819. Mark Vonnegut
Mark Vonnegut "described himself in the preface to his 1975 book as "a hippie, son of a counterculture hero, B.A. in religion, (with a) genetic disposition to schizophrenia."
"Vonnegut first attributed his recovery to orthomolecular megavitamin therapy and then wrote The Eden Express. He subsequently studied medicine at Harvard Medical School and later came to the conclusion that he actually had bipolar disorder."
6.820. David Foster Wallace
"Wallace committed suicide by hanging himself on September 12, 2008, as confirmed by the October 27, 2008 autopsy report.
In an interview with The New York Times, Wallace's father reported that Wallace had suffered from depression for more than 20 years and that antidepressant medication had allowed him to be productive. When he experienced severe side effects from the medication, Wallace attempted to wean himself from his primary antidepressant, phenelzine. On his doctor's advice, Wallace stopped taking the medication in June 2007, and the depression returned. Wallace received other treatments including electroconvulsive therapy. When he returned to phenelzine, he found it had lost its effectiveness. In the months before his death, his depression became severe."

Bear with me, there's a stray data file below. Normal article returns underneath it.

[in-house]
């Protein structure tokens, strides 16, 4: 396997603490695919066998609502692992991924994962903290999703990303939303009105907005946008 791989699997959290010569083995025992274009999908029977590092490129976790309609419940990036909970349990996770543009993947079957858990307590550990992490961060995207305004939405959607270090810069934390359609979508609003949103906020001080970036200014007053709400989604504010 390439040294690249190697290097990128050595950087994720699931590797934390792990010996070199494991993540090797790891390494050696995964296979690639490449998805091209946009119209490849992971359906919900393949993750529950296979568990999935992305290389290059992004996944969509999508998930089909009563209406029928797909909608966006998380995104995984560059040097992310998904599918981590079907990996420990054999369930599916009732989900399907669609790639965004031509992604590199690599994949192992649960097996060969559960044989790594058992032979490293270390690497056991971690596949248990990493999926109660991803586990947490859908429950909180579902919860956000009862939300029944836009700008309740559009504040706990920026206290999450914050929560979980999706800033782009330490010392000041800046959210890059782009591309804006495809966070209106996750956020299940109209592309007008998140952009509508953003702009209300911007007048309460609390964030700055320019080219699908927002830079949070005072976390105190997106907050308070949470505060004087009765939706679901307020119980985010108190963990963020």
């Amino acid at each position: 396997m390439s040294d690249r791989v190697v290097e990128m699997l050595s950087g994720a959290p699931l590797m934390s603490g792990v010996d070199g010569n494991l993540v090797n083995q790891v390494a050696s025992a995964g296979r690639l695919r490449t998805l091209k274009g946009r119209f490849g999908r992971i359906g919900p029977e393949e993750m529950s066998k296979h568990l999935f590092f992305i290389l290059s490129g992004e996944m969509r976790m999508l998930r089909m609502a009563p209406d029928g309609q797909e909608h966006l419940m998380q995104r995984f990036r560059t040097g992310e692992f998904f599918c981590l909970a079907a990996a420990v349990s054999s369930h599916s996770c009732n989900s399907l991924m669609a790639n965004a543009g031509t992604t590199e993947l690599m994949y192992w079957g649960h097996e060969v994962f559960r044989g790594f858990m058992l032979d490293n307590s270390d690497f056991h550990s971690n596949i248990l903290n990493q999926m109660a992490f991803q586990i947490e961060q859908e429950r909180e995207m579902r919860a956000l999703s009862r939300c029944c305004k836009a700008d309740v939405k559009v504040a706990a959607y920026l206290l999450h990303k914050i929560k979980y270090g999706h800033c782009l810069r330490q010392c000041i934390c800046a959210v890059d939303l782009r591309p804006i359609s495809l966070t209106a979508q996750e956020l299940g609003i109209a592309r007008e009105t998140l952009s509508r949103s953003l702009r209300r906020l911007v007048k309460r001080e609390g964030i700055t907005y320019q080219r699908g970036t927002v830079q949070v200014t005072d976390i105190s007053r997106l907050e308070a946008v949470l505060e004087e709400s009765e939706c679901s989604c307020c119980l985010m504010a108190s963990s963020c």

Maybe Obsessive Compulsive Disorder (OCD)
7.421. Kenneth Williams
"Upon his sudden death, the coroner recorded an open verdict, saying it was possible (but unlikely) that Williams had taken an overdose of sleeping pills in addition to his regular pain killers that caused a lethal cocktail. To this day, views are still divided as to whether it was deliberate or not. On one hand, he mentioned many times in his diaries that suicide was the only option, but he always seemed to bounce back from his bouts of depression. Many seem to think that suicide is unlikely simply because he would never have entertained such ideas while his mother was alive (she was left nothing in his will, presumably because Ken was expecting to outlive her)."
8.422. Tennessee Williams
8.723. Virginia Woolf
"After completing the manuscript of her last (posthumously published) novel, Between the Acts, Woolf fell victim to a depression similar to that which she had earlier experienced. The onset of World War II, the destruction of her London home during the Blitz, and the cool reception given to her biography of her late friend Roger Fryall worsened her condition until she was unable to work.
On 28 March 1941, Woolf committed suicide. She put on her overcoat, filled its pockets with stones, then walked into the River Ouse near her home and drowned herself. Woolf's skeletonised body was not found until 18 April. Her husband buried her cremated remains under an elm in the garden of Monk's House, their home in Rodmell, Sussex.”